When these are the institutions that govern us, when black life is disposable, when black bodies are guilty before and after being proven innocent, when there is no recourse for injustice or even a belief that injustice has been done, when these institutions actively work to push inequality, we are dealing with something much more dangerous than a personal beef with blackness. – Mychal Denzel Smith the New York Times-bestselling author of Invisible Man, Got the Whole World Watching

The 2016 election was also marked by low turnout, with tens of millions of eligible voters choosing not to participate at all. Yet there has been relatively little discussion about the millions of people who were eligible to vote but could not do so because they faced an array of newly-enacted barriers to the ballot box.  Their systematic disenfranchisement was intentional and politically motivated. In the years leading up to 2016, Republican governors and state legislatures implemented new laws restricting when, where, and how people could vote — laws that disproportionately harmed students, the poor, and people of color. In several instances, lawmakers pushing such policies said explicitly that their goal was suppression of voters who favor the Democratic Party.

All I wanna say is that
They don’t really care about us
All I wanna say is that
They don’t really care about us

While most of the examples in this post were of African Americans all people of color suffer from the effects of racism and discrimination   While those in the LGBT community also deal with discrimination every day.  It’s November, election season, if you’re not registered go out and get registered.  Protest and calls for equality are nice but only when our voices are heard at the voting booths can we really make a difference to those who really don’t care about us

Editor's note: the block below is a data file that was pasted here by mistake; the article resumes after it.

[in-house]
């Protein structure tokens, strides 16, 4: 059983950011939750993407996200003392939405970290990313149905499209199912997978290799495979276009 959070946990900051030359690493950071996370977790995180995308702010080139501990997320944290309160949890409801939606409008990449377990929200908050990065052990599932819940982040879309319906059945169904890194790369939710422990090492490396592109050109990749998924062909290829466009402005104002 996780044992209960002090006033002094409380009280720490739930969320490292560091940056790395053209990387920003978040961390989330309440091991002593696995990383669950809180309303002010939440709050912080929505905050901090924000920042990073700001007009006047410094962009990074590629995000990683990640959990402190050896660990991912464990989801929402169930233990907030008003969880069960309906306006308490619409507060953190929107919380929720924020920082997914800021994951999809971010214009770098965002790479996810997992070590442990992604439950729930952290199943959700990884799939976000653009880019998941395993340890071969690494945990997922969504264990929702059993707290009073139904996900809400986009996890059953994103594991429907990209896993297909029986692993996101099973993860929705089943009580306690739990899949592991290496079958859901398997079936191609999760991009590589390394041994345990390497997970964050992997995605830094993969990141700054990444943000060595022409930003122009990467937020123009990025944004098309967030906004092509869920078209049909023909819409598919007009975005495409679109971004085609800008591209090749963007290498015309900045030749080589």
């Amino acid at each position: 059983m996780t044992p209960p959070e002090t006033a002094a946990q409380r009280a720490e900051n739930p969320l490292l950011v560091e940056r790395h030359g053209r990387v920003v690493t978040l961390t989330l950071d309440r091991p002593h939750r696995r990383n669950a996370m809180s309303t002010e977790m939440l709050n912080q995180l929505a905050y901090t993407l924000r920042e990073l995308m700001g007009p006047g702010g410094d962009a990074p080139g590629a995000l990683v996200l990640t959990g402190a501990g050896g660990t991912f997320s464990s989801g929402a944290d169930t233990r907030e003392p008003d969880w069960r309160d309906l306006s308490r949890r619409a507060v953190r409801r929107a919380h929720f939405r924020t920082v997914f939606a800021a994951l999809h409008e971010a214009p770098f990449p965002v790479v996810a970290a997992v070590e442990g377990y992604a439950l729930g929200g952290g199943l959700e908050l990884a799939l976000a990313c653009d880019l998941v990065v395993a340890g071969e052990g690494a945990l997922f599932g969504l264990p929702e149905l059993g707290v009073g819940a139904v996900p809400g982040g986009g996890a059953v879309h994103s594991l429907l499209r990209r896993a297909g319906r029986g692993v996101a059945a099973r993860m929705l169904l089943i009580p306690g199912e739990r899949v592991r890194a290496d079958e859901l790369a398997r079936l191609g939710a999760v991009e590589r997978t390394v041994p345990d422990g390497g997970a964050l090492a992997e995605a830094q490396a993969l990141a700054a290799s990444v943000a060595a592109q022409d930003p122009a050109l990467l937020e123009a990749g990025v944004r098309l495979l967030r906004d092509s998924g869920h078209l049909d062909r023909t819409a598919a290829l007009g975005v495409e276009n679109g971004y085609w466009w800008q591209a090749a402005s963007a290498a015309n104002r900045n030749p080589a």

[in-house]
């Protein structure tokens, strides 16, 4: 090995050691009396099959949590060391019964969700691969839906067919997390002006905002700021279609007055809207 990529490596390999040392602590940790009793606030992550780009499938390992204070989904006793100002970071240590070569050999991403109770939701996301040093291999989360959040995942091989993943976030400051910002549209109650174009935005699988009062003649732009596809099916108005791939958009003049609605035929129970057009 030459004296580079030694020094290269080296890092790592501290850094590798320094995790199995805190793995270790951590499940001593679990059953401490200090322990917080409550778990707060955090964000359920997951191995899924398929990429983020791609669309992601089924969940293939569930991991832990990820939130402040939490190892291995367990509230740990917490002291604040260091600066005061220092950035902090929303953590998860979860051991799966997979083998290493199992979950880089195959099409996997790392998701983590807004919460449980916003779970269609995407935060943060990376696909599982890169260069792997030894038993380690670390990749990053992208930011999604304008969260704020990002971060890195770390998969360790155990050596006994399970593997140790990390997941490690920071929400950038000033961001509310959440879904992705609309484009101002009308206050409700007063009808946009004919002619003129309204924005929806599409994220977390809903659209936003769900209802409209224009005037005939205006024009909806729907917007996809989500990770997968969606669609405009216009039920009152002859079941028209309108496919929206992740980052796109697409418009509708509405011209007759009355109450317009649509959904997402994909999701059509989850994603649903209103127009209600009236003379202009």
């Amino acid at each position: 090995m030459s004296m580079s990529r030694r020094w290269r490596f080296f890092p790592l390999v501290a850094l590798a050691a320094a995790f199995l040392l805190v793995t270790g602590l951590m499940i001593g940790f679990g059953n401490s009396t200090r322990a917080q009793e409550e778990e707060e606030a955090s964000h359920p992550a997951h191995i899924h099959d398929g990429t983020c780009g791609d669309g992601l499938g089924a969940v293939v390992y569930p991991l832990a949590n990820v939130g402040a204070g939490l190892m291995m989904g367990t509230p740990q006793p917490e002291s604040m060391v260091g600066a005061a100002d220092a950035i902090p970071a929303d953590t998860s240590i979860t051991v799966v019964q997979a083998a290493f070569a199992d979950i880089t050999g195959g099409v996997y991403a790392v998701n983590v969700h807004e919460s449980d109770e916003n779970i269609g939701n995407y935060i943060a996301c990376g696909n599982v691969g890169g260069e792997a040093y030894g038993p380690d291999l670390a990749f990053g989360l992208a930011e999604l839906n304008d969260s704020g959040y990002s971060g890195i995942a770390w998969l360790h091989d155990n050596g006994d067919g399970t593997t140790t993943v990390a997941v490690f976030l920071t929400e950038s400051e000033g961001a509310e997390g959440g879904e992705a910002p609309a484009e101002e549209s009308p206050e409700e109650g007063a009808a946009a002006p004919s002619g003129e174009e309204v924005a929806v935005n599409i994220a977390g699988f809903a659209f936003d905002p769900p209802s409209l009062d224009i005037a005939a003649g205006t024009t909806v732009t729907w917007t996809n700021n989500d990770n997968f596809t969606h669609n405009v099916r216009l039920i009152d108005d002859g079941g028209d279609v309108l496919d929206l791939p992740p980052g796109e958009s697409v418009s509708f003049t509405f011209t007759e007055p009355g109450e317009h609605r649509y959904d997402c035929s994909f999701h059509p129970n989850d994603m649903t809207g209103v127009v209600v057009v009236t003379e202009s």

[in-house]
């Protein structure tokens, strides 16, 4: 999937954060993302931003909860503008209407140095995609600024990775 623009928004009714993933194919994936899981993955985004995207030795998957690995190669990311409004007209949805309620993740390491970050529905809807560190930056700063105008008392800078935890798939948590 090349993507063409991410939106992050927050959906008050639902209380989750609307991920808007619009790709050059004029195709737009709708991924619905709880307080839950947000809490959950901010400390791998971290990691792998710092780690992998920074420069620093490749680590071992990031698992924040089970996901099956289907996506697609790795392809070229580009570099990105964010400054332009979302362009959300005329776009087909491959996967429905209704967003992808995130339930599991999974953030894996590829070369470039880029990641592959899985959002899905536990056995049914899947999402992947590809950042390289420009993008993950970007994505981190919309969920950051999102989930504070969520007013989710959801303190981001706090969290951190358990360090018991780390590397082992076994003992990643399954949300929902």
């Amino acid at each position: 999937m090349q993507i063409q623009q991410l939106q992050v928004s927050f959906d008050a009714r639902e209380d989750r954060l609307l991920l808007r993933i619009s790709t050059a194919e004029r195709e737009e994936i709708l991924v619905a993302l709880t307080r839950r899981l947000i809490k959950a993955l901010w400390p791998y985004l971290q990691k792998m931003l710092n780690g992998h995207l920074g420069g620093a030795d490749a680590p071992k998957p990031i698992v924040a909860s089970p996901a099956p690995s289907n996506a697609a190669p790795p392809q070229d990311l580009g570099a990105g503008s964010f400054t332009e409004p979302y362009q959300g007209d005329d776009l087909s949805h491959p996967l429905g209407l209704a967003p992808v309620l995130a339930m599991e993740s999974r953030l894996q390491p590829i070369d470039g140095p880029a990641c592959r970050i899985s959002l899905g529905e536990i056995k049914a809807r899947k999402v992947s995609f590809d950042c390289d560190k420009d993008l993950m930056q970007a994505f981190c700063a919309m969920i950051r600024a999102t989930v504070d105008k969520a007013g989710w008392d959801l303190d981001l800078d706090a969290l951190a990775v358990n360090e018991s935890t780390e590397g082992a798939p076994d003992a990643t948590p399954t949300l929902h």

Lyrics in italics from Michael Jackson’s They Don’t Really Care About Us

Are we afraid or are we fearless

Are we afraid or are we fearless

Are we afraid to admit that we’re Americans and with that comes not only all the good this country brings but the sins of our past, the blood of a uncounted indigenous people, the subjugation of the African American, the continued social injustice faced by people of color to this day.

Are we afraid to confront those sins so we can begin a dialogue in which different cultures, religions and races listen to and work together to make things better tomorrow then they are today.

Are we afraid to make our voices heard through non violent resistance/protest because it would make people who have a differing belief uncomfortable and lash out with at us moral outrage when their value is transgressed even slightly.

Or are we fearless enough to say enough. Fearless enough to say today we confront our past sins. Today we accept that yes there are social injustices in society. Today we reject those who even tough it’s blatantly obvious that if it is wrong would have us accept the status quo. Today we begin to respect each other regardless of race, religion, culture, gender, sexual orientation or other differences. Today we begin the process of working to make our country live up to its unlimited promise. Today we begin to heal.

I choose to be fearless what about you

 

 

Changing the narrative yet again

The narrative has been lost. It was never about the flag or patriotism it was about social injustice and police brutality. But the fact is that topic makes people uncomfortable and no one likes to be uncomfortable, they rather close their eyes or change the narrative then confront the ugly truth and look for ways to improve it. But since our current President has decided to change the narrative, because social injustice is an issue he appears to be squarely on the wrong side of the debate on, and make this about patriotism I thought I remind him of the words of James Baldwin. If he can somehow grasp the meaning of Baldwin’s words then maybe he will understand what it really means to be a patriot.